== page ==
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thyme

[tahym; spelling pronunciation thahym] /taɪm; spelling pronunciation θaɪm/
noun
1.
any of numerous plants belonging to the genus Thymus, of the mint family, including the common garden herb T. vulgaris, a low subshrub having narrow, aromatic leaves used for seasoning.
Origin
1350-1400
1350-1400; Middle English < Latin thymum < Greek thýmon
Can be confused
thyme, time.
Dictionary.com Unabridged
Based on the Random House Dictionary, © Random House, Inc. 2014.
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Examples from the web for thyme
  • Add thin slices of your favorite peeled crisp apple, plus a few sprigs of fresh thyme, and mix everything together.
  • thyme retains its flavour on drying better than many other herbs.
British Dictionary definitions for thyme

thyme

/taɪm/
noun
1.
any of various small shrubs of the temperate genus Thymus, having a strong mintlike odour, small leaves, and white, pink, or red flowers: family Lamiaceae (labiates)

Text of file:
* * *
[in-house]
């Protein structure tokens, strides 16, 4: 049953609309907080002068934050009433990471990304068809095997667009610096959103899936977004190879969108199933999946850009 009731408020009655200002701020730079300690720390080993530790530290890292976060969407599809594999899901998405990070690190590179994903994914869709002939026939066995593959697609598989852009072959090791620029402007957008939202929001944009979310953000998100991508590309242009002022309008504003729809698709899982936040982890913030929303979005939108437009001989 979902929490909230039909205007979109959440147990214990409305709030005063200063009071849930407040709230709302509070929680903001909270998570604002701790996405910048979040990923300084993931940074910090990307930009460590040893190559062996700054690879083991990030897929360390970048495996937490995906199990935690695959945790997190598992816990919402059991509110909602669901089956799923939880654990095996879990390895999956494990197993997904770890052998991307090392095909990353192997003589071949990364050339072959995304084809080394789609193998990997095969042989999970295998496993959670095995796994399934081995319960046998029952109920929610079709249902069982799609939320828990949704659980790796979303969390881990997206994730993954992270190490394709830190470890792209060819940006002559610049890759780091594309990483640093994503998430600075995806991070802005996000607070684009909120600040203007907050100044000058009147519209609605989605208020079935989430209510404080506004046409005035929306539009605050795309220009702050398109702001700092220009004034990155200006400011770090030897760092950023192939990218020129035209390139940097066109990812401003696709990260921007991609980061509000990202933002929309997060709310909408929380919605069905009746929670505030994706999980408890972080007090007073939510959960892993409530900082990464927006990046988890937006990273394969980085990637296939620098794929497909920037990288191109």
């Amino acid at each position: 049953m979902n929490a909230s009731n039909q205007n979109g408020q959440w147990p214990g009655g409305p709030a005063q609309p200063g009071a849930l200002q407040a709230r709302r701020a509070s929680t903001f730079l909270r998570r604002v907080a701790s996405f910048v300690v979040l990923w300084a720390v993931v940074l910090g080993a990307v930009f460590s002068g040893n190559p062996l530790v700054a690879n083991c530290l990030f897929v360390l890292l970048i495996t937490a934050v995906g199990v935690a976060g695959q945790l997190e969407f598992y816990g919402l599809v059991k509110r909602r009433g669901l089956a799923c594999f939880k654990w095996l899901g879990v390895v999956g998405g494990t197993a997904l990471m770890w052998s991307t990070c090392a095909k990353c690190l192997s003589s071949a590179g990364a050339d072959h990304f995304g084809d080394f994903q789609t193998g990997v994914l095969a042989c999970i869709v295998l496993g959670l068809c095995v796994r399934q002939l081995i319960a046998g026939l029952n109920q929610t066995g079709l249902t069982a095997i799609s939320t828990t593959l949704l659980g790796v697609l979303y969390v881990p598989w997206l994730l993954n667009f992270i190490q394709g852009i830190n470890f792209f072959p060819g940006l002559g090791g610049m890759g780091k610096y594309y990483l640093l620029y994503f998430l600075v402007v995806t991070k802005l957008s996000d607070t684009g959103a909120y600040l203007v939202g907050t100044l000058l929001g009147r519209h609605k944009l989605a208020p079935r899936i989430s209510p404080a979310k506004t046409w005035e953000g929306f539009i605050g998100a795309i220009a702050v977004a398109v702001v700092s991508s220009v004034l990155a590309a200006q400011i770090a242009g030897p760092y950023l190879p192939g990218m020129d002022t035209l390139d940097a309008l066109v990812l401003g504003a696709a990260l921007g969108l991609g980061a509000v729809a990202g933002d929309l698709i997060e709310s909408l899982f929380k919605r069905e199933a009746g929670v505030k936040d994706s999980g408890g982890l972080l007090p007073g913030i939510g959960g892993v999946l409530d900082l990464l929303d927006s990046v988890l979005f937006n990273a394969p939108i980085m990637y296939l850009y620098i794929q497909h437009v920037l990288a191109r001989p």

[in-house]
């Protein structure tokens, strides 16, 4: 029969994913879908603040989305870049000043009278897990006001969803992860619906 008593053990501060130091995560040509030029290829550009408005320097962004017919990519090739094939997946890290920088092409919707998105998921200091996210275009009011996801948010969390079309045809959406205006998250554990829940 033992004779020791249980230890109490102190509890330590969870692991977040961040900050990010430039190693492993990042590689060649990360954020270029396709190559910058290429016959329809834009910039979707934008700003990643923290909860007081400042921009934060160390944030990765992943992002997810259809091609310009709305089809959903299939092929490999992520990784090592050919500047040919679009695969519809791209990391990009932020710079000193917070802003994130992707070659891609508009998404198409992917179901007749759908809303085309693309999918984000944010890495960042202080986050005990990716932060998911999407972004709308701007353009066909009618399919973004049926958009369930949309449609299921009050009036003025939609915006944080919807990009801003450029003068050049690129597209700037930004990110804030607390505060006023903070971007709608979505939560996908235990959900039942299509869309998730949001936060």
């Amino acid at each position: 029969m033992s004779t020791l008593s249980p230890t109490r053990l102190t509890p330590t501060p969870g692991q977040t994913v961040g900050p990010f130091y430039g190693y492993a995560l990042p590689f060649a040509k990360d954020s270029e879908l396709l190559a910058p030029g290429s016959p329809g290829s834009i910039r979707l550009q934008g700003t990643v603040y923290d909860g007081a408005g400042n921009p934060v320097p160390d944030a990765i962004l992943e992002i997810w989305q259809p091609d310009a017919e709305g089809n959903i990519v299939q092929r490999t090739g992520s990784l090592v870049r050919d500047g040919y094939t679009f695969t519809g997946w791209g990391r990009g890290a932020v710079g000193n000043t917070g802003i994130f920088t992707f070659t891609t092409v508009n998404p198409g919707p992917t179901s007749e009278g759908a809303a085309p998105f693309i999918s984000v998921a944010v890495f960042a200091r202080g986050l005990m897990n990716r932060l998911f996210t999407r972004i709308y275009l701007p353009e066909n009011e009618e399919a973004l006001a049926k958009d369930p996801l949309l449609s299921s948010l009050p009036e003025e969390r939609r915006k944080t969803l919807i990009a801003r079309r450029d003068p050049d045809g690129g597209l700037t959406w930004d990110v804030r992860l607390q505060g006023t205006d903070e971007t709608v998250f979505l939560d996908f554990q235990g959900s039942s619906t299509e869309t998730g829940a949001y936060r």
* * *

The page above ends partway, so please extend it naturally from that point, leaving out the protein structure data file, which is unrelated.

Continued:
Derived Forms
thymy, adjective
Word Origin
C14: from Old French thym, from Latin thymum, from Greek thumon, from thuein to make a burnt offering
Collins English Dictionary - Complete & Unabridged 2012 Digital Edition
© William Collins Sons & Co. Ltd. 1979, 1986 © HarperCollins
Publishers 1998, 2000, 2003, 2005, 2006, 2007, 2009, 2012
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Word Origin and History for thyme
n.

plant of the mint family, late 14c., from Old French thym, tym (13c.), from Latin thymum, from Greek thymon, possibly from thyein "burn as a sacrifice," which would indicate the plant was used as incense.

Online Etymology Dictionary, © 2010 Douglas Harper
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13
12
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